What if Georgia hosted a runoff and nobody came?
That's not entirely likely, but the less than stellar results from Georgia's May 20 primary may preview an even small group of Georgians who return July 22 to decide key races, including a U.S. Senate nomination, state School Superintendent nominees of both parties, three GOP nominees (and presumed winners) for Congress, and assorted other races with smaller footprints.
With Nathan Deal soundly securing his nomination for re-election last month, the top of the ticket is squarely focused on Jack Kingston versus David Perdue for marquee billing. Kingston has spent his time since the primary consolidating the wings of the GOP, bringing public endorsements from both Karen Handel and Phil Gingrey.
Of note is that many of those within Handel's grassroots infrastructure have also provided public endorsements of Kingston. Given that Handel was greatly outspent by the two remaining candidates, her close third-place finish can be directly attributed to her base that is now very publicly aligned with Kingston. Despite finishing a few points behind Perdue in the first round, it's hard to see anything other than momentum with Jack at this point. Advantage Kingston.
Getting people to the polls will factor in who advances past July 22, and the Senate race should have a spillover effect into the race to see who replaces Kingston in Congress. State Senator Buddy Carter is facing Tea Party challenger Bob Johnson. While it's conceivable that a low turnout could favor a Tea Party upset, it's not likely that the folks in Georgia's 1st Congressional District are going to stay home when Kingston needs their votes to move him into the Senate.
Furthermore, third-place finisher John McCallum has officially endorsed Carter, and it's not a difficult stretch to see most McCallum voters aligning more closely with Carter than with the challenger whose greatest feat is issuing press releases calling Carter a "liberal" multiple times a week. Carter and McCallum combined for 57% of the May 20 vote. Advantage Carter.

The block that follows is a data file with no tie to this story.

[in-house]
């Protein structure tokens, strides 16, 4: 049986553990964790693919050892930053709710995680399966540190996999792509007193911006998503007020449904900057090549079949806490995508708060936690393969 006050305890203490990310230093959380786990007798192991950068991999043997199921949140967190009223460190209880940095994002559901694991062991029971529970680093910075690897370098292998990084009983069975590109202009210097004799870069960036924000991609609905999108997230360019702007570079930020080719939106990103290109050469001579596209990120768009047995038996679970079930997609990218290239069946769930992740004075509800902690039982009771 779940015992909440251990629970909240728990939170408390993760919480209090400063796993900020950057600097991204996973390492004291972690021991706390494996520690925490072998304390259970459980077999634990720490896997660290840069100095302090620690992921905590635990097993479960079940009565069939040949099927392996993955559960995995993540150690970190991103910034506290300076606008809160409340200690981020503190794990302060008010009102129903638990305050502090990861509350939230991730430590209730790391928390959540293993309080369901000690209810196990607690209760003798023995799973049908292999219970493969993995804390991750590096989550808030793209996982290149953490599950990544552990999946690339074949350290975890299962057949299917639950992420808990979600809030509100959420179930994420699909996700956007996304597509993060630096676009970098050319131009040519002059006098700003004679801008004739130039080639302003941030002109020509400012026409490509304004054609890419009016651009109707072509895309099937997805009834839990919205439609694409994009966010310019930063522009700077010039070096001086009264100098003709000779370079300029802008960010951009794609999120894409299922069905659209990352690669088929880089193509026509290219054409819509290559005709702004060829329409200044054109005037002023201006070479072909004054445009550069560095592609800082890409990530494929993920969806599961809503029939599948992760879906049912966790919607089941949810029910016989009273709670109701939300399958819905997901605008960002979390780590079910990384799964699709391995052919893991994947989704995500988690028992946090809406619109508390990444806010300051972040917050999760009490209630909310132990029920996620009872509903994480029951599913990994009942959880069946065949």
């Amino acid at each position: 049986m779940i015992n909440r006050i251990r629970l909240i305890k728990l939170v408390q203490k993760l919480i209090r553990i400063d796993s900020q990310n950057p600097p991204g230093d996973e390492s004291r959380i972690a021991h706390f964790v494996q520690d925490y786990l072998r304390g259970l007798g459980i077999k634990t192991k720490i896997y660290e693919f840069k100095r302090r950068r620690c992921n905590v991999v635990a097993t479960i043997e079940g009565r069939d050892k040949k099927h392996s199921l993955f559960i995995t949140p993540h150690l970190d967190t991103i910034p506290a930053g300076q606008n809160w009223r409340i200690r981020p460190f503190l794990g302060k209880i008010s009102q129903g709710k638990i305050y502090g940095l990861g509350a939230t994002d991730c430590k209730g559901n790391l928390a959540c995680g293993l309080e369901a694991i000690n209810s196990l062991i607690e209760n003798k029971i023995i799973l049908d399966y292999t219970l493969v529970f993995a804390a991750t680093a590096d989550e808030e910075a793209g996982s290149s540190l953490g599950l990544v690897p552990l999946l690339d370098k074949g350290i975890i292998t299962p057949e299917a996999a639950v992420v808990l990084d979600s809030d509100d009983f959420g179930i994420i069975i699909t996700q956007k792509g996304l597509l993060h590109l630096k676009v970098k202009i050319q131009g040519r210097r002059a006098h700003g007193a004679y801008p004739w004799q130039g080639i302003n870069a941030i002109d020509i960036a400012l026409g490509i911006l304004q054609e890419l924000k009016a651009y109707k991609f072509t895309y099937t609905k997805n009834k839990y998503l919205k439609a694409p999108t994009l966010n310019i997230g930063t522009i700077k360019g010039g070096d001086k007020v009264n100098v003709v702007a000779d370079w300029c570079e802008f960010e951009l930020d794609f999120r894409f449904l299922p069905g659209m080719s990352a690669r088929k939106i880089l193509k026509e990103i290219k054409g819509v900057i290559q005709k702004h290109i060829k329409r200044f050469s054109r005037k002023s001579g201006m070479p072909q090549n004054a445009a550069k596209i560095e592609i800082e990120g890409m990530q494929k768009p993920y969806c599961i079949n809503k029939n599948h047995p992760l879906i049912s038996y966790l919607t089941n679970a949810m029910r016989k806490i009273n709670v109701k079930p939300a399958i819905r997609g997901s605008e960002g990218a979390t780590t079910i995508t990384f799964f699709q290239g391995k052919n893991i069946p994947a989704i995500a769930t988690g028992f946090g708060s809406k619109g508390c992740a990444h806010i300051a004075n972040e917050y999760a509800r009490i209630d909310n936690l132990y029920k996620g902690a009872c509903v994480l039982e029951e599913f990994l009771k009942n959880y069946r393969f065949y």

In Georgia's 11th Congressional District, Barry Loudermilk will be facing off with Bob Barr, who has returned to the Republican Party following a bid to be President as a Libertarian. This is as Barr has also returned to his home district after he left Congress by entering a primary and losing to then-Congressman John Linder. Barr is working the race hard, but his second place finish on May 20 is more about lingering name ID than a vision for the future of a GOP Congress. Loudermilk is more representative of the current GOP, and should remain the strong front runner going into next month's voting. Advantage Loudermilk.
Paul Broun will not be returning to Congress next year either, with Rev. Jody Hice and trucking firm owner Mike Collins left as the options for those in Georgia's 10th District. Courtesy of redistricting, the 10th isn't as Paul Brounish as the district that originally elected Broun, and this provides the backdrop for one of the more competitive runoffs remaining. During the original campaign, Hice was the only one of 7 candidates to routinely use Broun's name on the stump, pledging to be the heir apparent to Broun. Collins, meanwhile, emphasized his business background and the need for someone to bring a common sense businesslike approach to solve Washington's problems. The voters of Georgia 10 have an actual choice of both style and direction to go here, and it bears continued watching.
The state school superintendent's race also provides real choices on both sides of the aisle, and will get more coverage in this space before the primary runoff. Republicans have a choice between Mike Buck, who works for current Superintendent John Barge, and Richard Woods, who lost to Barge four years ago. While there are many differences between the two, most will sum it up as Buck being supportive of Georgia's Common Core standards while Woods opposes them. Neither, disappointingly, favors charter schools.
On the Democratic side, Valerie Wilson will take on Rep. Alisha Thomas Morgan for the highest-profile Democratic nomination remaining open. School choice is a major delineation between the two, as Morgan has long been an advocate for public charter schools and expanding options for those trapped in failing schools.
Turnout will be key, as this race plus a few local other ones will drive Democratic turnout, and while Morgan finished second in May, she shouldn't be counted out. Anyone who looks at where the charter school amendment passed overwhelmingly will see that the potential for this issue to be helpful to a Democrat who can properly harness it is ready and waiting.
Charlie Harper, author and editor of the Peach Pundit blog, writes on Georgia politics and government; www.peachpundit.com.